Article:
2.3 Part C: Ship Constraints 
Each cargo must be loaded onto the ship it is destined for. We now consider the ship information. 
No cargo destined for a ship sh can be loaded before ship sh arrives in port. No two cargoes 
can be loaded onto the same ship at the same time, they have to go one after the other. 
2.4 Part D: Loader Movement 
Until now the model ignores the movement of the loaders. This is not correct, they take time to 
move along the rails. 
If a loader finishes loading a cargo with eastern extent x and then has to start loading a cargo 
with western extent y then there has to be at least |y − x| × load speed time between these two 
2.5 Part E: Objective 
Now we can consider the objective. The aim is to ensure that ships are not staying in port any 
longer than required. A ship is at berth from its arrival time to the end of the load time of the last 
cargo destined for that ship. 
Add an objective which minimizes the total time of ships at berth. 
2.6 Part F: Rail Constraints 
In practice there are two loaders per rail line, and they cannot cross. 
Add constraints in your model so that the two loaders on rail i numbered 2i − 1 and 2i for 
i ∈ 1..NL div 2 remain so the western one 2i − 1 is never east of the eastern one 2i. Note they 
can legitimately be in the same position (this is for simplicity, it is not very realistic). Note that if 
there are an odd number of loaders the last loader is on its own rail and has no further constraints. 
2.7 Part G: Report 
The operator of the port wants to determine whether it is worthwhile expanding the port. Use 
and extend your model to determine the value of e.g. adding a new rail and one or two loaders, 
reducing the build time by improving build speed, buying loaders with faster movement speed, 
reducing the load time by buying quicker loaders, moving to have three loaders on a rail, or any 
other modification that you consider could improve the throughput of the port (i.e. reduce the 
Use the total set of scenarios given in the data directory to determine the worth of each change, 
where a one time unit change in at berth time is worth $100,000. Write a report suggesting the 
three most worthwhile upgrades to the port that its management should consider. 
Note that if you can’t get part F working, then you should make it clear that you are considering 
extensions to part E in your report. 
2.8 Visualization 
In order to help you visualize the results of the schedule we provide an alternate output. In order 
to use this output, remove the comments from the last two lines in the provided models. 
This output generates a visual representation of the schedule. The visualisation should auto- 
matically load when using the IDE. Note that the visualisation will display the schedule diagram- 
matically, and can also show an additional integer (the last argument in the call to cargo_viz) 
which is intended to be used to display the objective. For example for the input data 
NL = 2; 
CARGO = anon_enum(7); 
size = array1d(CARGO,[4, 8, 2, 5, 4, 3, 3]); 
makespan = 200;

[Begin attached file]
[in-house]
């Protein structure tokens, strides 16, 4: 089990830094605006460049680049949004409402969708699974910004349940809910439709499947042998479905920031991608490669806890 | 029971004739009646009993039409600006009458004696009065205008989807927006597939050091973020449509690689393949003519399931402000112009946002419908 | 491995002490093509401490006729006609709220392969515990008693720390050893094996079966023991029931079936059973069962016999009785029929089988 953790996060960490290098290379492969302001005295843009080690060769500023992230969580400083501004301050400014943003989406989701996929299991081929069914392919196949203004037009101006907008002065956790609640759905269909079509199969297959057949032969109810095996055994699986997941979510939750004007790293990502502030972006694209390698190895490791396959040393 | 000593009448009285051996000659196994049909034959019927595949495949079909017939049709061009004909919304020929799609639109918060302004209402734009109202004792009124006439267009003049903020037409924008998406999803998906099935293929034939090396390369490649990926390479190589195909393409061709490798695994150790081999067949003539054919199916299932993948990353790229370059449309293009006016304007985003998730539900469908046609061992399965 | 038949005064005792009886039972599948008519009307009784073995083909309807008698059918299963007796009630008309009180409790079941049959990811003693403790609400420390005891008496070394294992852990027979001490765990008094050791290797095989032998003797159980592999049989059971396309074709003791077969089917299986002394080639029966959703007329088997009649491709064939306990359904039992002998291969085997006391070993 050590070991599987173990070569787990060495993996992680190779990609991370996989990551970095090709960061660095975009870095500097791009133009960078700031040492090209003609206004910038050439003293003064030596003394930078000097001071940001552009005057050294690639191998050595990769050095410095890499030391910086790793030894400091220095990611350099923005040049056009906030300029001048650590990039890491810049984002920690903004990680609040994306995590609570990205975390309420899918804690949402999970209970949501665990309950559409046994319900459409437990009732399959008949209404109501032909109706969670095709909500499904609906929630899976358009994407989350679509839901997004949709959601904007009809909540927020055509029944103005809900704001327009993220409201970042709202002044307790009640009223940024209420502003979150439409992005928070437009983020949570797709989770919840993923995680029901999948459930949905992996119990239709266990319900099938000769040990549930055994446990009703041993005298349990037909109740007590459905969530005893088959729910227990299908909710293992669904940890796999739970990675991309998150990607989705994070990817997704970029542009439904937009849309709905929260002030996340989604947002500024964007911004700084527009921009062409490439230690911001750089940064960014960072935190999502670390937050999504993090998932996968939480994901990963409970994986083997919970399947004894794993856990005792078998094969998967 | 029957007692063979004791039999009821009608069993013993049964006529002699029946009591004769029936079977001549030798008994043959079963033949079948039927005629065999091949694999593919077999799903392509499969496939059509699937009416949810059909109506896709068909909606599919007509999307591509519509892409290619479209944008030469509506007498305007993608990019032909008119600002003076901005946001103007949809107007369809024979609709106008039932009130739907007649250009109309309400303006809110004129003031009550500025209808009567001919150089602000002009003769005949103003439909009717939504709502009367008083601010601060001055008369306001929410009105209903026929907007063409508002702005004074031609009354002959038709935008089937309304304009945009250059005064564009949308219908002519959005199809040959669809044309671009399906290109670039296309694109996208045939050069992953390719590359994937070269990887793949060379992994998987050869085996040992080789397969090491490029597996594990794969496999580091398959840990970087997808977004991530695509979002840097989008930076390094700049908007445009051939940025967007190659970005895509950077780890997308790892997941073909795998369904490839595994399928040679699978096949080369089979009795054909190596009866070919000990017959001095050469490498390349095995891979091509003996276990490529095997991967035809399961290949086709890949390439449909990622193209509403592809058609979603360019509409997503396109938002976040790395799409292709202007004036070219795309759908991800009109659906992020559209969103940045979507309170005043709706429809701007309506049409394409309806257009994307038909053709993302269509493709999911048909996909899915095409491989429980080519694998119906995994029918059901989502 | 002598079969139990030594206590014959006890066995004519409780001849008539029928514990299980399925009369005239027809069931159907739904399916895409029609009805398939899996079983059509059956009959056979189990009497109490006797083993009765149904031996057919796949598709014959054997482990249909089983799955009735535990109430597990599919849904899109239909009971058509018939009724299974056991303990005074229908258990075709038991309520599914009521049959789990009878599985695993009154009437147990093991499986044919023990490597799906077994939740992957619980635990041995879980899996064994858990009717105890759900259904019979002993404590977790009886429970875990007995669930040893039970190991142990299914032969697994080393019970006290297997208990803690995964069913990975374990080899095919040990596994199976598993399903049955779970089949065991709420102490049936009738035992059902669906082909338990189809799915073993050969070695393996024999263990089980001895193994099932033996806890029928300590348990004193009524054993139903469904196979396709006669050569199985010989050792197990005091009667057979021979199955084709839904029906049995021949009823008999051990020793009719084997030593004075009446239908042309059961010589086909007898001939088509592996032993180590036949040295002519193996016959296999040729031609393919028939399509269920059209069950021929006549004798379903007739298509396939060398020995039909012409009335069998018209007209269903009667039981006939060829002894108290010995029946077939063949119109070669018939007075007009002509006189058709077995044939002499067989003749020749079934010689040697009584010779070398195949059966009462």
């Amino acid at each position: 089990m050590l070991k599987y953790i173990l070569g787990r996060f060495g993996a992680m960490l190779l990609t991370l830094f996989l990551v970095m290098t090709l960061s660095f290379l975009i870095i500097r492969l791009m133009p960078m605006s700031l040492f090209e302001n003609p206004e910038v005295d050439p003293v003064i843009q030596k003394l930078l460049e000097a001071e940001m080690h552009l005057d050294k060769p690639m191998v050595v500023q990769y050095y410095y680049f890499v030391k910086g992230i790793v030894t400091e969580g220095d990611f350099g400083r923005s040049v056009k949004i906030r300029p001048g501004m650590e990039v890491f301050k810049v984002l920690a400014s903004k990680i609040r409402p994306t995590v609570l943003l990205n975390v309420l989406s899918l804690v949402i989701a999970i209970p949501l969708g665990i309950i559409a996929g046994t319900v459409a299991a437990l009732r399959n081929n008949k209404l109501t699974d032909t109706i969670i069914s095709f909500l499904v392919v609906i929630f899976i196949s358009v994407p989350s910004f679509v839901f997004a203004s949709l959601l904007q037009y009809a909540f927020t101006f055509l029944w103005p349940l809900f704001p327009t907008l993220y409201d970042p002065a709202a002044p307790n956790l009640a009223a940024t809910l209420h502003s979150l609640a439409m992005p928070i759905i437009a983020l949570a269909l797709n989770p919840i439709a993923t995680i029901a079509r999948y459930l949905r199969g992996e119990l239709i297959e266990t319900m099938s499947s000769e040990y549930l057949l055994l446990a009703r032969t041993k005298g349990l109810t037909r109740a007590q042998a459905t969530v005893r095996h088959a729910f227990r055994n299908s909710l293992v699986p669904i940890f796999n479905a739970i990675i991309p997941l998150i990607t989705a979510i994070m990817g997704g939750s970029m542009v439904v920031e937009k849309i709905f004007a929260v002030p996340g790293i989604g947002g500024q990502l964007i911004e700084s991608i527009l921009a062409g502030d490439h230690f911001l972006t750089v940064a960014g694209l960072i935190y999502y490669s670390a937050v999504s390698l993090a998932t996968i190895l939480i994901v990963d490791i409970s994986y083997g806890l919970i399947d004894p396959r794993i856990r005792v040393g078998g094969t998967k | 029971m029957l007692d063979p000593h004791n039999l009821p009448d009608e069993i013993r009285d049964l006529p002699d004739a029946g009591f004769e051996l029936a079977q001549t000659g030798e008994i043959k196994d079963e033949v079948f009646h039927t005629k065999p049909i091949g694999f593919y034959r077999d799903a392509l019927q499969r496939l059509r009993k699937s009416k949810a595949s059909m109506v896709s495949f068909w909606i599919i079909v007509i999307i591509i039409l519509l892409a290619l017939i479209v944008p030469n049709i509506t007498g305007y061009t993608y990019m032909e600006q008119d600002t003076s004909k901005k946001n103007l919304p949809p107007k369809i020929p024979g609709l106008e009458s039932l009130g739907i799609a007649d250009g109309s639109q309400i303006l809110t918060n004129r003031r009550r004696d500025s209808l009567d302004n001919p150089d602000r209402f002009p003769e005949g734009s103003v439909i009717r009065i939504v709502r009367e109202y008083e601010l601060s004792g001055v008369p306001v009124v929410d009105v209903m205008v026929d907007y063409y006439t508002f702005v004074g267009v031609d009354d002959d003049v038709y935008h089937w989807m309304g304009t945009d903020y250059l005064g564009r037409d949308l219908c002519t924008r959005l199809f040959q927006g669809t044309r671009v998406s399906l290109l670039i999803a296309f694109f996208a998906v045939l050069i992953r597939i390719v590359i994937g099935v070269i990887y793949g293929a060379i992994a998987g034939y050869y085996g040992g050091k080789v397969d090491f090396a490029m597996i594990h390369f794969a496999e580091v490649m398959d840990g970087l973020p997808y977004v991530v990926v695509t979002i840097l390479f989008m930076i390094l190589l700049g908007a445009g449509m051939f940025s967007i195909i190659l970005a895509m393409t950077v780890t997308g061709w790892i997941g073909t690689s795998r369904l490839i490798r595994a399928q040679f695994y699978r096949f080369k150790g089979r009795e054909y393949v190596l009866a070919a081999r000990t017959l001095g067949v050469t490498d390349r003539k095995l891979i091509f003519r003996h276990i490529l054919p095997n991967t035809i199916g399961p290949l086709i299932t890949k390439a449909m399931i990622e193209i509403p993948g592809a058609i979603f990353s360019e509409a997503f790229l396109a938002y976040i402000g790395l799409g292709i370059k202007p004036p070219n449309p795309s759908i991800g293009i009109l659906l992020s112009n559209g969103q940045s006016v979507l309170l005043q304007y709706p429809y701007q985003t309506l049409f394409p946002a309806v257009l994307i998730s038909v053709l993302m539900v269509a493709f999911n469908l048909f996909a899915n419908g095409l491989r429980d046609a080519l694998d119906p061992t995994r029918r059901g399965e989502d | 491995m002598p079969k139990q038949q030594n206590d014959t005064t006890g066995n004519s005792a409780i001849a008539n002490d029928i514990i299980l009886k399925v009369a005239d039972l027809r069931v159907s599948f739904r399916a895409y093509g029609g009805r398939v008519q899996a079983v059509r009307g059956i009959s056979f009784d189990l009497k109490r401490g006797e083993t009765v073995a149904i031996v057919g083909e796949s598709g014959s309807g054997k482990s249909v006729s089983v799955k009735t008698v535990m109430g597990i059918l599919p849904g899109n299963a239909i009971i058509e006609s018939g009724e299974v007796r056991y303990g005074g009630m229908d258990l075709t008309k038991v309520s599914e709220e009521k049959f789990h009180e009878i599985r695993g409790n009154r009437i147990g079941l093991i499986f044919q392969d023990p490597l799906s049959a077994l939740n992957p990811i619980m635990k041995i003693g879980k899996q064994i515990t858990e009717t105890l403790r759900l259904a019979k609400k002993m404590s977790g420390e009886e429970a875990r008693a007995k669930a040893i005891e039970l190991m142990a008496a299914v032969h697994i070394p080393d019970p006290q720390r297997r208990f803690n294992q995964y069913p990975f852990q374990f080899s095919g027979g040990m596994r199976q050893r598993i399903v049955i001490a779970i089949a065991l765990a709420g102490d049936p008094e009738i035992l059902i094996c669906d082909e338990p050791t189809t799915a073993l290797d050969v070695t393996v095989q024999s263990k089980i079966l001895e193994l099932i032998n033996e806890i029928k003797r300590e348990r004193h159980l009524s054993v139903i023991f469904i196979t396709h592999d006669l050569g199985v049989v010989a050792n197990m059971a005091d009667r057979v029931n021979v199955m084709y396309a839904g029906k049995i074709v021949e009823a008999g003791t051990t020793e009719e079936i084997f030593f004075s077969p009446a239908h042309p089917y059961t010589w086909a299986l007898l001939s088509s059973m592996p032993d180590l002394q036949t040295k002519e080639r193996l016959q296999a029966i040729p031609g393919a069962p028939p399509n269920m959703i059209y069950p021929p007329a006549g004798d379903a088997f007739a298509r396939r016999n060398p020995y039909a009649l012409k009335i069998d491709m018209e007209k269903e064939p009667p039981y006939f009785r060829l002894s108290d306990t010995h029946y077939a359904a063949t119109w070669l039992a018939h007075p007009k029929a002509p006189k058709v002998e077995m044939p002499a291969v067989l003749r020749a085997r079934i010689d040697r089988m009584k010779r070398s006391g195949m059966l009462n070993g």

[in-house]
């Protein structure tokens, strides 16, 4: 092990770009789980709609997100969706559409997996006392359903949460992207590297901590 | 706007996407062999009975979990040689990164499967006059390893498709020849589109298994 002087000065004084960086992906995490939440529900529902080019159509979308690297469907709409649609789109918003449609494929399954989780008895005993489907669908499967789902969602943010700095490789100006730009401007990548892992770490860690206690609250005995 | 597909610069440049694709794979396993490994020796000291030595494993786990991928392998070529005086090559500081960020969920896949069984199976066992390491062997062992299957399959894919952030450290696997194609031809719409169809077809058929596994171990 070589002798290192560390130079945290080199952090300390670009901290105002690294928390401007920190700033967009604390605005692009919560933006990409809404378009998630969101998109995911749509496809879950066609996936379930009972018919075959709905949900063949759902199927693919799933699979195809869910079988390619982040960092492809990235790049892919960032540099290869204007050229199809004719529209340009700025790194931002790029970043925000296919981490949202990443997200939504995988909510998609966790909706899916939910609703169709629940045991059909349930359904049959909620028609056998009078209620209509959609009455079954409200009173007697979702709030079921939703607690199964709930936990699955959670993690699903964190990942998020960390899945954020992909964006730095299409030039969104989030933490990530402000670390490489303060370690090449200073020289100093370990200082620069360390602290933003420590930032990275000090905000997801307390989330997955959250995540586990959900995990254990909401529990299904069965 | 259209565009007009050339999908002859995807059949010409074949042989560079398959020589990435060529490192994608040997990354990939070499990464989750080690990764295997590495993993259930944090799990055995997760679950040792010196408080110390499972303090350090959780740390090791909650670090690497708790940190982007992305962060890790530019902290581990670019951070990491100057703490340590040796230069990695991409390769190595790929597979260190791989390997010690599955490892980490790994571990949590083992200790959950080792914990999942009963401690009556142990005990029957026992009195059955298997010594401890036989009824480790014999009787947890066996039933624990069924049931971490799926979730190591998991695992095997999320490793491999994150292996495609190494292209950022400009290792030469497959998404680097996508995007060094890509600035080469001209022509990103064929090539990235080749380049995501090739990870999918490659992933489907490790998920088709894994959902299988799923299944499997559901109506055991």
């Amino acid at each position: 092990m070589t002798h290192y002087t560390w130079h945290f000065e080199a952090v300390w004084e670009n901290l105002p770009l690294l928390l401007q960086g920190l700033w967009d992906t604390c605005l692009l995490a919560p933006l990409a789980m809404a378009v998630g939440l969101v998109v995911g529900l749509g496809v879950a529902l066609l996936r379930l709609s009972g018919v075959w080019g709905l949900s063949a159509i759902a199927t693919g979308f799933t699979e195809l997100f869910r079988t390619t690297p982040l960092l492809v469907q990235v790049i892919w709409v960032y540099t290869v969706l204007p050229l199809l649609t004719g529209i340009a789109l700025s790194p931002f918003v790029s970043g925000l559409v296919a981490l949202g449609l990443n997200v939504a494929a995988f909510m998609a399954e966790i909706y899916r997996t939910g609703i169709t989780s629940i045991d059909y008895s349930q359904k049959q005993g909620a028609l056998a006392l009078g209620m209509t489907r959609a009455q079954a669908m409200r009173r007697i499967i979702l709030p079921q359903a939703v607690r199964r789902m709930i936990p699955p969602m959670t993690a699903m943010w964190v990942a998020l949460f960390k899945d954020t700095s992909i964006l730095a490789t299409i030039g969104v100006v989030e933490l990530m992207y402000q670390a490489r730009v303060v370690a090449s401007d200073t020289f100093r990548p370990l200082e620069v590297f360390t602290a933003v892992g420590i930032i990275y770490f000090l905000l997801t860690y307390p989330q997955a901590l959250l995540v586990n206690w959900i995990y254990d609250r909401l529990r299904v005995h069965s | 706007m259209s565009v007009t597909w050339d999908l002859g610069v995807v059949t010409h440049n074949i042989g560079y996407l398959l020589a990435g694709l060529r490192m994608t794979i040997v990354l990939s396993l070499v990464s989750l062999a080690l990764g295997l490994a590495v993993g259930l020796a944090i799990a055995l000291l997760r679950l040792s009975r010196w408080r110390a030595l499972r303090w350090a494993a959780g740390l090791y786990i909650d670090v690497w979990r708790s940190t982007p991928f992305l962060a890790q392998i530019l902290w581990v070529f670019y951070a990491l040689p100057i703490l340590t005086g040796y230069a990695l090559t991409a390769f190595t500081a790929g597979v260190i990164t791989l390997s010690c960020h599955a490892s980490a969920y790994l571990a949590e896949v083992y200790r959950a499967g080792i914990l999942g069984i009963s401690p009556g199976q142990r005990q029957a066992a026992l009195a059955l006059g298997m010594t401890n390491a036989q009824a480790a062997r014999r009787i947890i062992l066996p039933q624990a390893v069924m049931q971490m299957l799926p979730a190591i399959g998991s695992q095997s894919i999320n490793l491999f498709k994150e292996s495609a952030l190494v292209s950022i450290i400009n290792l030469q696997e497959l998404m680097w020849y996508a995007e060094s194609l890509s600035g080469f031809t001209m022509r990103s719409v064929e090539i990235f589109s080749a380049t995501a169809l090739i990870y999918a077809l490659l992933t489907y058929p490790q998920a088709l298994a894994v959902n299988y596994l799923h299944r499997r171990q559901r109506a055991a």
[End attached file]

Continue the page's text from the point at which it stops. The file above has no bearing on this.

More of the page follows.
SHIP = {SH_1,SH_2,SH_3,SH_4}; 
ship = array1d(CARGO,[SH_1,SH_2,SH_3,SH_1,SH_4,SH_2,SH_3]); 
arrival = array1d(SHIP,[0, 0, 20, 40]); 
len = 12; 
build_time = 4; 
load_time = 3; 
load_speed = 1; 
partF = true; 
gives a solution 
westx = [0, 4, 2, 4, 0, 9, 9]; 
eastx = [4, 12, 4, 9, 4, 12, 12]; 
build = [0, 0, 28, 56, 72, 56, 77]; 
endbuild = [16, 32, 36, 76, 88, 68, 89]; 
load = [16, 32, 66, 76, 100, 68, 89]; 
finish = [28, 56, 72, 91, 112, 77, 98]; 
which = [1, 1, 1, 1, 1, 2, 2]; 
The visualization results in 
Note that the visualization may show an overlap in loader positions, this does not necessarily 
indicate an error. The grader checks that loaders have a feasible solution, the visualizer doesn’t 
worry about this. 
3 Instructions 
Edit the provided mzn model files to solve the problems described above. You are provided with 
some sample data files to try your model on. Your implementations can be tested locally by using 
the Run icon in the MiniZinc IDE. 
The report has to be submitted in PDF format. It does not have to follow any particular 
structure (e.g. you do not need an abstract, table of contents etc.). The explanations should be 
concise. The overall limit for the report is 3 pages, including all graphs, tables etc. 
4 Marking 
The auto-grading server is using the chuffed solver to grade this assignment. Your model needs to 
be able to find at least one solution for each instance within the 1 minute time-out in order to get 
any marks. 
You can get a maximum of 40 marks for this assignment, which will be worth 20% of your 
overall unit marks. 
The marks for the correctness of your model are automatically calculated. You will receive up 
to 5 marks for locally tested data and up to 20 marks for your model as tested on the auto-grading 
server. You will only get full marks if you implement all parts. 
The code comments and your report will be marked by your tutors, and they are worth the 
remaining 15 marks, with the following allocation: 
Code comments: 5 marks, Part G report, 10 marks.